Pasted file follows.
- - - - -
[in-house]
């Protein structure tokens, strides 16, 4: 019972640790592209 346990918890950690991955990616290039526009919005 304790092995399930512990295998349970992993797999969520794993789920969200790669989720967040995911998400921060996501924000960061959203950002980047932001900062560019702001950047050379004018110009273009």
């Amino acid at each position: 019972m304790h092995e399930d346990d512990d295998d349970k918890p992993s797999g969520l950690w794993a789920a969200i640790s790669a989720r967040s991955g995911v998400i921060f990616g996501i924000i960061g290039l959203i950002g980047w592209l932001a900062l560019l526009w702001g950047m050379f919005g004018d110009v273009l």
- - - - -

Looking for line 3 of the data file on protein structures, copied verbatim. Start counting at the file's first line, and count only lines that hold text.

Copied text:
């Amino acid at each position: 019972m304790h092995e399930d346990d512990d295998d349970k918890p992993s797999g969520l950690w794993a789920a969200i640790s790669a989720r967040s991955g995911v998400i921060f990616g996501i924000i960061g290039l959203i950002g980047w592209l932001a900062l560019l526009w702001g950047m050379f919005g004018d110009v273009l």